Many organizations already operate large enterprise environments based on either Java or Microsoft .NET. Hence if the company perceives a need for a new application or addition to their current architecture, the automatic tendency is to start thinking in terms of the currently implemented environment. This is sometimes referred to as Technology Aligned Environment, where decisions about enhancing the current environment are more closely attuned to what you already have running rather than on the basis of which provides the best platform.
Designing enterprise systems using either J2EE or Microsoft .NET is an expensive business, but there are often sound business reasons for organizations to implement a mixed environment that has elements of each platform. This section looks at these factors.
Interoperability is a key requirement for many enterprises, allowing internal systems to work together and enabling businesses to connect to customers, external partners, and suppliers. With ever increasing requirements for efficiency, responsiveness, and cost cutting, interoperability is a key demand for the modern IT environment.
Effective interoperability projects take the approach that an organization should use the best technology for the job at hand. If a company creates the majority of its applications in-house, there may be more factors pushing in the direction of staying with the current environment. However, if you need to implement a third-party solution or want to make use of features that, for example, only .NET offers, interoperability offers an effective mechanism for ensuring that the two environments work together.
Delving further into the business needs for interoperability produces the following areas where interoperability is a major factor:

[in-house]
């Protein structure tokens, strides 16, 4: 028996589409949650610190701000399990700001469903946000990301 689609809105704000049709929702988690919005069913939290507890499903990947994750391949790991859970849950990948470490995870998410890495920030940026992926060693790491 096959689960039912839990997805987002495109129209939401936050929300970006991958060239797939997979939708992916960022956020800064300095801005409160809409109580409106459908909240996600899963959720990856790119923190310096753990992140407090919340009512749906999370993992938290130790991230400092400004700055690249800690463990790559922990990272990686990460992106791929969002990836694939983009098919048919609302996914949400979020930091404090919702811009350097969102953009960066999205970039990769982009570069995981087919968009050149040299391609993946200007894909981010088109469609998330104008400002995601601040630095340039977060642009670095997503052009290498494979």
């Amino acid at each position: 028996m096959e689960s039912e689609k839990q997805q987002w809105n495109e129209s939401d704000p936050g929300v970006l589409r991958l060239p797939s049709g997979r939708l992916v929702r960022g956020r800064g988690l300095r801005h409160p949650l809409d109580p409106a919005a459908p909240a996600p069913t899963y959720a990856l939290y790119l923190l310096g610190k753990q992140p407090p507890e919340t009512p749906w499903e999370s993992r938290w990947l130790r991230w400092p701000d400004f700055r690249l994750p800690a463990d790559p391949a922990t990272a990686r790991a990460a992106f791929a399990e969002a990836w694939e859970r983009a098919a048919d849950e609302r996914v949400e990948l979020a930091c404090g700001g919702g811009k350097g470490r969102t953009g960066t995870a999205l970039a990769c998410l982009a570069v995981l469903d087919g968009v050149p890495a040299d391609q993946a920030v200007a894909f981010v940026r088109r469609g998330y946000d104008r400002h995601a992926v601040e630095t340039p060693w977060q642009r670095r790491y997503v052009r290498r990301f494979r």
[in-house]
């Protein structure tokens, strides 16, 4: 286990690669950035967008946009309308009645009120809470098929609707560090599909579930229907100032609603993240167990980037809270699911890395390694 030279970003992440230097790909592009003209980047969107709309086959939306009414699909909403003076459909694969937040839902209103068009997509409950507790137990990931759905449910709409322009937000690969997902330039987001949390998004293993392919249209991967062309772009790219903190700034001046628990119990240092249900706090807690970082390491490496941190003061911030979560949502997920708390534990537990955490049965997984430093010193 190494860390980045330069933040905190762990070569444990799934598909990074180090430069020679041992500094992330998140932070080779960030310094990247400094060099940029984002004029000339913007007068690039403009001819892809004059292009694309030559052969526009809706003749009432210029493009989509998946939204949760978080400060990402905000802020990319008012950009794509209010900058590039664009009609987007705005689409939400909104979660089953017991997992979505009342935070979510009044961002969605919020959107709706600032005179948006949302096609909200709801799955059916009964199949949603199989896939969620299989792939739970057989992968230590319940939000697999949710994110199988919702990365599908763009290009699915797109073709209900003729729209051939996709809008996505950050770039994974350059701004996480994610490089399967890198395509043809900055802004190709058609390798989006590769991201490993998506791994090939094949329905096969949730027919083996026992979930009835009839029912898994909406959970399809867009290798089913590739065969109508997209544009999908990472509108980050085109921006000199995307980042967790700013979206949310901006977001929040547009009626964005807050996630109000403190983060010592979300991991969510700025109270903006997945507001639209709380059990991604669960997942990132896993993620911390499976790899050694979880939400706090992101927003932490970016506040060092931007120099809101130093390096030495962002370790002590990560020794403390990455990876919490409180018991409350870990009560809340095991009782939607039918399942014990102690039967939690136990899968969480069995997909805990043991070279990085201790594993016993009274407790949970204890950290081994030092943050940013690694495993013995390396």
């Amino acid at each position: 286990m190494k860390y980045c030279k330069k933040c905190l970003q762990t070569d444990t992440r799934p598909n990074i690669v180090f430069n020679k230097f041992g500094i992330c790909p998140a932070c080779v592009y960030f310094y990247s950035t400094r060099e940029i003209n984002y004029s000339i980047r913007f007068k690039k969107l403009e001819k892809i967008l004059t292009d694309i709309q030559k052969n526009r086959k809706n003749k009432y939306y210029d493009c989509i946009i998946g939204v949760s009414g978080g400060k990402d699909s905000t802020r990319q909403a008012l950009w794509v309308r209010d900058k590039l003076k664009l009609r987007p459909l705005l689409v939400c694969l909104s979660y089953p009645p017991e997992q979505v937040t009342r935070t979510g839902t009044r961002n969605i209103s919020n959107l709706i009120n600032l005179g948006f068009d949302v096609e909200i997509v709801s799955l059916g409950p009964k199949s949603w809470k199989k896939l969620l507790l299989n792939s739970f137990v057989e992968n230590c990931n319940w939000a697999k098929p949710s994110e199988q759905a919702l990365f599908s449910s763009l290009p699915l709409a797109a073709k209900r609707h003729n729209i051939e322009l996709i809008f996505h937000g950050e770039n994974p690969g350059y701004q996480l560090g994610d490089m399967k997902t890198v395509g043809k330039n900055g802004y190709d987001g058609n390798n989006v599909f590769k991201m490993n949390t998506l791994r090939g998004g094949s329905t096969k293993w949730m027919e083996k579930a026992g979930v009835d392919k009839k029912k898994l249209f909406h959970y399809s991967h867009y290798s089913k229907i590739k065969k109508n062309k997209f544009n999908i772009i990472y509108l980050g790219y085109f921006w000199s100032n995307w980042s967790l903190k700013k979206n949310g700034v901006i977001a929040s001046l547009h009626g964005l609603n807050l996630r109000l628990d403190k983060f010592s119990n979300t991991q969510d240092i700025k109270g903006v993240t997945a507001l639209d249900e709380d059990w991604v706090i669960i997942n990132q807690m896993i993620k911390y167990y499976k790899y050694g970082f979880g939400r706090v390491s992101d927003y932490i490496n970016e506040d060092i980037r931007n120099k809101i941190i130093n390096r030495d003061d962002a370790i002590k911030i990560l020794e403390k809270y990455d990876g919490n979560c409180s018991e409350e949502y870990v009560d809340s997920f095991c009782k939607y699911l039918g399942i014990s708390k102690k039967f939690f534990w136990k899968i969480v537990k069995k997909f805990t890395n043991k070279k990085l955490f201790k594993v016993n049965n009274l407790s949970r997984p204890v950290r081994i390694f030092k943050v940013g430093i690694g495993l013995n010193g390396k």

Achieving reuse of existing systems.
Implementing proof of concept studies.
Migration to Microsoft .NET.
Achieving lower project costs.
Reusing existing systems is usually highest on the list of considerations for why you might want to implement an interoperability project. Organizations often have large investments in their current infrastructure and want to preserve this investment. However, changing requirements may highlight areas within the current system that cannot adapt to cope with new demands. In this scenario, you might be able to implement the new functionality using an alternative technology, and use interoperability to integrate it with the current infrastructure.
For example, you might want to add a new ASP.NET Web tier to existing J2EE-based Business and Data tiers. Rather than replace the functioning tiers, you can integrate the J2EE environment with the new Presentation tier components. The new .NET components can then increase and extend the value of the existing systems, providing integration between the original applications and newer additions in a changing network environment.
Interoperability techniques can also extend the life and value of software assets, such as Business tier applications running on proprietary hardware. Again, if the application and the hardware function acceptably, there is no immediate need to replace it. Simply adding a Web service interface can extend the operational life of this equipment and give the flexibility to integrate it with newer applications.
Many organizations see retaining and using current skill sets as one of the most important factors. Investment in staff training and development is likely to reflect the money put into the application infrastructure. .NET offers competitive development times compared to Java, but you still need to provide continuing support for the current architecture. Because you are likely to have skilled staff trained on your current environment, you can continue to support those areas.
Proof of concept or pilot studies allow the dynamic company to try out new business approaches and technologies at minimal risk. For example, if you want to implement a new cell phone-based interface, you can use .NET to prototype this very rapidly. You can then enable the new interface to operate alongside your existing environment with no changes to the original code. Hence adding new functionality does not entail ripping out and replacing everything that you worked so hard to create.